IE 11 is not supported. For an optimal experience visit our site on another browser.

2 arrested in drive-by shootings in Newark, N.J.

Police in New Jersey say two men have been arrested in connection with a series of drive-by shootings in which two people were killed in Newark and one was wounded.
/ Source: The Associated Press

Two men were arrested in connection with a series of drive-by shootings that killed two people and wounded one in attacks that further shook a city trying to shed a reputation for gun violence.

The men were arrested in Newark late Friday, said Police Director Garry McCarthy. They were not charged with the killings or shootings but were being held on miscellaneous charges. Police would not specify the charges.

The attacks occurred Friday afternoon over a 45-minute period in at least three locations — one a half-block from a middle school. A 21-year-old man and 24-year-old woman were killed, and a 27-year-old man was wounded.

An official familiar with the investigation said the shootings appear to be targeted attacks, not random. The official was not authorized to speak about the investigation and spoke on condition of anonymity.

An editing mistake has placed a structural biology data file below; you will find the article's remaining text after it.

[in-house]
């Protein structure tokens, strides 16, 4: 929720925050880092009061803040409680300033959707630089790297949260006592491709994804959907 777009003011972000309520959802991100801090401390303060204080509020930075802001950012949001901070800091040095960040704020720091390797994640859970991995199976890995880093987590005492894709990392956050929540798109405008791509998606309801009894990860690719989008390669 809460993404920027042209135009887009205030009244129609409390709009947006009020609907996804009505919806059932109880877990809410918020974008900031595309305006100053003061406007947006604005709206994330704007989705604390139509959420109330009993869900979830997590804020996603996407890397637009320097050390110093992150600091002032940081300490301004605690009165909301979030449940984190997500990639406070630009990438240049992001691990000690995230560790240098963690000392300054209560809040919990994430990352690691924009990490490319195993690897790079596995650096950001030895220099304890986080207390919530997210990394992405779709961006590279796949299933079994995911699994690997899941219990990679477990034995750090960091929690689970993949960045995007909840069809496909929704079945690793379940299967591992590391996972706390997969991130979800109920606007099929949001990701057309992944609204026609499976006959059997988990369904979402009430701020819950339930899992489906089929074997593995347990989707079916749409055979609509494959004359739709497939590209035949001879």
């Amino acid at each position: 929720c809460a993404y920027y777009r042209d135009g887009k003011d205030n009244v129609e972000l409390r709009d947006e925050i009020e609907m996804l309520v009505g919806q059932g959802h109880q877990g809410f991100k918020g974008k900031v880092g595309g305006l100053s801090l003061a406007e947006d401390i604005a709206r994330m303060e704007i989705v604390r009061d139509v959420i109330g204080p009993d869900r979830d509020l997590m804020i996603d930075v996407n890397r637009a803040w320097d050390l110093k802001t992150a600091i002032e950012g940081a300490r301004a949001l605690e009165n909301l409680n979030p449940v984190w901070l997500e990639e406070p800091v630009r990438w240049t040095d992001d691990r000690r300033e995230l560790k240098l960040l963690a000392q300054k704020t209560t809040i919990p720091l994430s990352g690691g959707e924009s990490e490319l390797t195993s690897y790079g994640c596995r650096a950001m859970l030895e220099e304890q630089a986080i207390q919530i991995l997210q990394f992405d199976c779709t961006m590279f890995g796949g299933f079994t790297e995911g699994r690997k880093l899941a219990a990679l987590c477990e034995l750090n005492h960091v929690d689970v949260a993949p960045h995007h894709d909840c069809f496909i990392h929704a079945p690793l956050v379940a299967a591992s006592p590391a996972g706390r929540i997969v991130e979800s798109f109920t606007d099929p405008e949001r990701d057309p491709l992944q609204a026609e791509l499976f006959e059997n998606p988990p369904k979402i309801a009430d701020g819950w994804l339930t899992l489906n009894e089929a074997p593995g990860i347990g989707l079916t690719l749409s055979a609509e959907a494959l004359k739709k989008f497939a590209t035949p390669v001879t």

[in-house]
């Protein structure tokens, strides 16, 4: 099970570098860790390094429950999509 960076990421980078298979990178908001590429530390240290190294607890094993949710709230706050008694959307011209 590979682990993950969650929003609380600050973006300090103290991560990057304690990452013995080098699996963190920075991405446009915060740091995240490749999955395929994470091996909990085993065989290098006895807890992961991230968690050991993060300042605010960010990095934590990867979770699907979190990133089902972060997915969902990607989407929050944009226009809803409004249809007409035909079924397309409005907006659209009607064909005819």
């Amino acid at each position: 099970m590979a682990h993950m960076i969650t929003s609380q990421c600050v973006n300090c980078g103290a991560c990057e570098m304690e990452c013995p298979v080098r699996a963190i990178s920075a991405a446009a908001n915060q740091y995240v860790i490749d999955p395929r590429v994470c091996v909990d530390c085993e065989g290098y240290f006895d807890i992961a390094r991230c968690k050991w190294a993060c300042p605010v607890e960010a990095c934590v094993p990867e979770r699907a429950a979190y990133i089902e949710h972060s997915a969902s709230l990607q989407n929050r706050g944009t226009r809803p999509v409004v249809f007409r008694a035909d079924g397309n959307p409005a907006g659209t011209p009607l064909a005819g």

Police initially suspected that the shooting of a 16-year-old boy was also connected, but McCarthy said Saturday that it appeared unrelated.

A white SUV believed to be the vehicle seen at the drive-by attacks was found Saturday, McCarthy said. At least one surveillance camera had photographed it, police said.

Friday's killings brought more unwanted attention to Newark. In the 14 months since three college-bound friends were slain execution-style in a playground, anti-crime initiatives have been implemented, including a network of more than 100 surveillance cameras in high-crime areas.

But a gunshot detection system that would alert police to the location of gunfire and provide information on the number of shooters and shots has not been activated.

Mayor Cory A. Booker praised the surveillance camera system for providing images of the vehicle involved in Friday's shootings.

"They were absolutely helpful to the investigation. Those cameras made a difference in the case," Booker told The Associated Press on Saturday.

Homicides have decreased dramatically in New Jersey's largest city since 2006, when 106 people were killed and the Newark Teachers Union paid for several billboards that implored: "HELP WANTED: Stop The Killings In Newark Now!"

Through Friday, 52 homicides had been committed in Newark in 2008, compared with 83 in the same period in 2007, according to the Police Department. But robberies, burglaries and aggravated assaults all were up since last year.